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Knowing when a claim accrues under a construction contract could make or break recovery, NYREJ, by Matthew Minero

Posted Oct 12, 2017

By Matthew J. Minero, Esq., partner, Woodbury, New York (October 3, 2017)

The accrual date for claims on a construction project is a critical occurrence on projects which is too overlooked. An owner of a project should take care to know exactly when its claims against its contractor accrue and, just as importantly, when its contractor’s claims against the owner accrue.  Equally as important for an owner to know is the amount of time (i.e. the statute of limitations, statutory and contractual notice of claim deadlines) that the owner and its contractor have from the date of accrual to assert claims against the other. The failure to comply with statutory or contractual deadlines is in most cases fatal to a claim no matter how meritorious it may be.  

An owner’s claims against a contractor, generally, accrue on the date of the completion of the work being performed. What constitutes the “completion of work” can differ dramatically depending on whether the matter is addressed in the construction agreement between the parties. New York courts generally interpret “completion of work” to mean “actual physical completion of the work”.  When “actual physical completion of the work” actually occurs can be difficult to determine because owners may require contractors to perform what owners believe to be corrective and/or punch list work which contractors believe is additional work. To avoid confusion and inevitably litigation over when work is deemed completed, owners often use their agreements with contractors to define when the work has reached “substantial completion” and then use that date as the date of the accrual of its claim.  For example, the standard definition used in AIA contracts is that “substantial completion” of a project is reached when “the Owner can occupy or utilize the Work for its intended use.”  In other agreements, “substantial completion” is reached when the project’s architect issues a Certificate of Substantial Completion or simply declares the project to be substantially completed.  Other agreements provide that “substantial completion” is reached when a certain percentage of the work to be performed at the project is completed (i.e. 95%).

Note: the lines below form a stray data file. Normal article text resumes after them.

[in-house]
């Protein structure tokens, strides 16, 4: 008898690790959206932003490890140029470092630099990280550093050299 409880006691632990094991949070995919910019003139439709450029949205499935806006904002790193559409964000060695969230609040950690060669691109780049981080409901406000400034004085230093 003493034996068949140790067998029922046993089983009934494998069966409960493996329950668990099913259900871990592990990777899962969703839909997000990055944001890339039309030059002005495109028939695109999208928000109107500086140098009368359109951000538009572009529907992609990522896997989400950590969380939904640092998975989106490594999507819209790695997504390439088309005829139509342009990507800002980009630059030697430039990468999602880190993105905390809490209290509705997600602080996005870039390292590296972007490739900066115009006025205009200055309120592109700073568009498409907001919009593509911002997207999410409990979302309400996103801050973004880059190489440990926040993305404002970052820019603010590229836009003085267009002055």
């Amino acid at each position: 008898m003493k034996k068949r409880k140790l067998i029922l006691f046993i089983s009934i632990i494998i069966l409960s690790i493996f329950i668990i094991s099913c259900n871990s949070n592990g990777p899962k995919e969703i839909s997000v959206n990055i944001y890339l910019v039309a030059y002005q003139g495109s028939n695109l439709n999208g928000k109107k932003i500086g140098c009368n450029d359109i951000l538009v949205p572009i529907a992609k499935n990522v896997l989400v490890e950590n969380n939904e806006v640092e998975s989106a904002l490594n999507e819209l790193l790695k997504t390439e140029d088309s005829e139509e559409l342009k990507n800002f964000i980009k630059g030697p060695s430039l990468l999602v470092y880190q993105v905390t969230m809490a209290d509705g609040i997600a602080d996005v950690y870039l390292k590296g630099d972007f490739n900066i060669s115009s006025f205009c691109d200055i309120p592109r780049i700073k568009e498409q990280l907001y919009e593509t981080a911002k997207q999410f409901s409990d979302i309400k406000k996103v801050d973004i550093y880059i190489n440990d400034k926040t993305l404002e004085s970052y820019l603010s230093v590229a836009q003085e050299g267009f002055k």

Read more at the full article.

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